Machine Translation at a Glance

Our FAQ on the topic of Machine Translation.

Machine Translation at a Glance

In the age of digitalisation, Translation also benefits from AI (Artificial Intelligence). By using trainable or generic engines, texts and technical documents can be translated more efficiently.

If you're are also involved in Machine Translation and would like to benefit from it, we've compiled the most important points on the topic of "Machine Translation", in the form of an FAQ.


1. Introduction, General Information

What is Machine Translation (MT)?

Machine Translation (MT) means the automatic translation of texts through the application of specific computer programs. Since about 2016/2017, Neural MT (NMT) has been mainly used, in which artificial neural networks predict the probability of word sequences or sentences within translations. These so-called MT engines link bilingual data, using Deep Learning methods and can therefore "learn" complex linguistic features completely autonomously.


What are Generic MT Engines?

Generic MT engines are trained using publicly available data from a wide variety of domains. Well-known generic translation services include GoogleTranslate, DeepL, and Amazon Translate. The wealth of data that goes into training these neural engines makes these translations sound very natural. However, this also makes it more difficult to detect machine translation errors without a close examination of the texts.

Due to the extensive training involved, generic engines can serve a wide variety of subject areas. However, whether subject-specific content is also translated correctly and consistently (depending on the subject area) is not guaranteed, due to the unpredictable amount of data and varying algorithms that control the engines.


What are Trainable MT Engines?

Trainable MT engines (also called individualised engines) are trained with customer-specific data. This data comes from existing translation memories and bilingual or multilingual terminology databases. Individual training improves the translation of specialist and customer-specific terms, and consistency can be ensured for recurring texts in the same way as an exact match or context match. In addition, with ongoing training and tweaking, Machine Translation errors can be corrected and eliminated in a more targeted manner. The more the individualised engine is trained, the higher the quality of the machine translation.


How much time and money can I save with Machine Translation and what other benefits does MT offer me?

MT-related cost savings in translation projects vary greatly, depending on the dataset and the source texts. On average, the savings are currently around 20% after the MT process has been successfully established. In general, larger savings are seen with large volumes of new texts, while smaller revisions or updates tend to result in less significant savings from MT.

Depending on the initial situation (e.g. quality of training data, terminology), the processing time of translations can be reduced by up to 50% by using MT.

A well-trained engine makes it possible to make optimal use of the inventory of translation data (e.g. Translation Memories and Glossaries) and to continuously reduce both translation time and costs.


Is the use of translators still necessary at all with Machine Translation?

Yes, basically because the machine lacks some capabilities that human translators take for granted. For example, machine translation systems can only ever process segments independently of each other and can't put them together into context. This becomes a problem especially when there are lexical or structural ambiguities in the source text. Since machine translation is therefore not infallible, the machine translation results must always be considered raw data that must subsequently be post-edited.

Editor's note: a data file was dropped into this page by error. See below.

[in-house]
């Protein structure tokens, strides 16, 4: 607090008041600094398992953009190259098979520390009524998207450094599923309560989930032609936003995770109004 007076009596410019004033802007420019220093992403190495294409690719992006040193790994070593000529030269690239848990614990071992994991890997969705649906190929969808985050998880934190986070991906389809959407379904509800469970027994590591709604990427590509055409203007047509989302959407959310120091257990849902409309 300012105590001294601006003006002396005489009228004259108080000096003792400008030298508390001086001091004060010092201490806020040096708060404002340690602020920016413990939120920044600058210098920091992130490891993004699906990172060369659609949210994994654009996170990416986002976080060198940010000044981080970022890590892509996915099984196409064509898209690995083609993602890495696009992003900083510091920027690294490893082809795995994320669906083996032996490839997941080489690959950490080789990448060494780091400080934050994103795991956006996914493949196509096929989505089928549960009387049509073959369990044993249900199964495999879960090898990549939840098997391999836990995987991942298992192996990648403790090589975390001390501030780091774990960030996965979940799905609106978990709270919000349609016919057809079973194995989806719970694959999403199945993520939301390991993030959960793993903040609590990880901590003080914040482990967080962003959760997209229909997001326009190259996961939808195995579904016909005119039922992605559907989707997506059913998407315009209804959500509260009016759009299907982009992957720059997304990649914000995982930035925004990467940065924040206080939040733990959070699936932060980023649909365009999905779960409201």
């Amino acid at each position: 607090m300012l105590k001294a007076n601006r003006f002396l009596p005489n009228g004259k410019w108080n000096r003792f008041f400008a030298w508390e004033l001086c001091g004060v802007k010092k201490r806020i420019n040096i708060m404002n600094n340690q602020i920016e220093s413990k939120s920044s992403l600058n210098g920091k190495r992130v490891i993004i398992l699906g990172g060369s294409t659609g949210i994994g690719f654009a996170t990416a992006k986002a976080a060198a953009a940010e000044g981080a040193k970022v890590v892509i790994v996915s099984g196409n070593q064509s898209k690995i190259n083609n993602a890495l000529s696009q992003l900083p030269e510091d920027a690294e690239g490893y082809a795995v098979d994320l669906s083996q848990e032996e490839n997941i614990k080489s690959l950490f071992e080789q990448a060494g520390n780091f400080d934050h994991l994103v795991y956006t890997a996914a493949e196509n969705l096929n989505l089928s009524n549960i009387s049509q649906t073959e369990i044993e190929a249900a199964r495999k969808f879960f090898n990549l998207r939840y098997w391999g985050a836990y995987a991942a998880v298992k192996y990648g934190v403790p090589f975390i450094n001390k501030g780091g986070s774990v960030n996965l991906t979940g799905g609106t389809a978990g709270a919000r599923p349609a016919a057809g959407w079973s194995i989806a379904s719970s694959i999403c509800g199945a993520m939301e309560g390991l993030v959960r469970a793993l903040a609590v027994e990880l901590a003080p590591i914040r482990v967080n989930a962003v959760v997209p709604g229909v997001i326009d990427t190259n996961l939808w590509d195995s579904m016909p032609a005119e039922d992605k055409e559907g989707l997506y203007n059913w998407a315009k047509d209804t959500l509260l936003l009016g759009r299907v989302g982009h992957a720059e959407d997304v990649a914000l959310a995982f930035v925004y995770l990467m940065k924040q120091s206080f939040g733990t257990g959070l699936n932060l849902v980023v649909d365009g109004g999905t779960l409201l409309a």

What is Post-Editing?

Post-editing is the editing and correction of machine-translated texts. In this process, the post-editor checks the translations suggested to him or her by the system and adjusts them in terms of grammar, spelling and style, as well as according to customer-specific specifications such as specialist terminology. Post-editors should also be familiar with the linguistic characteristics of machine translation, because while spelling and carelessness errors are rare, machine translations often have syntactical inconsistencies, terminology or tagging errors.


2. Prerequisites, Conditions

What factors influence the quality of machine translation results?

The quality of machine translation results depends upon several factors. These include:

  • Quality of the source text
  • Text type
  • Language directions (i.e. source-target combinations)
  • Number and quality of training data used to train the engine


How can I improve and positively influence my Machine Translation results?

Since the quality of the MT results depends, among other things, upon the quality of the source text, it makes sense to work in accordance with certain guidelines already in the technical editorial creation process. These guidelines can be found in editorial guidelines or guidelines on translation-oriented writing. Examples include the use of simple, short sentences or the avoidance of ambiguities and inconsistencies.


For which text types is Machine Translation well suited?

Technical texts or linguistically regulated texts, such as those found in the field of technical documentation, are best suited for the use of MT. These texts are ideally written in a consistent and comprehensible manner. However, product descriptions, catalogues, internal documentation, learning platforms or knowledge databases are also suitable.


For which jobs is the use of Machine Translation less suitable?

  • Texts with many tags* (e.g. HTML):
    The engine is not always able to reinsert tags at the correct place in the target text; it sometimes omits tags or inserts additional tags. Especially for texts with many tags, this increases the post-editing effort so much that the cost/benefit ratio of MT can no longer justified.

  • Orders with a low translation volume:
    For jobs that can be handled by translators in a short time by "conventional means", it should be considered whether the use (as well as the initial effort) of MT is worthwhile.

  • Low-context texts: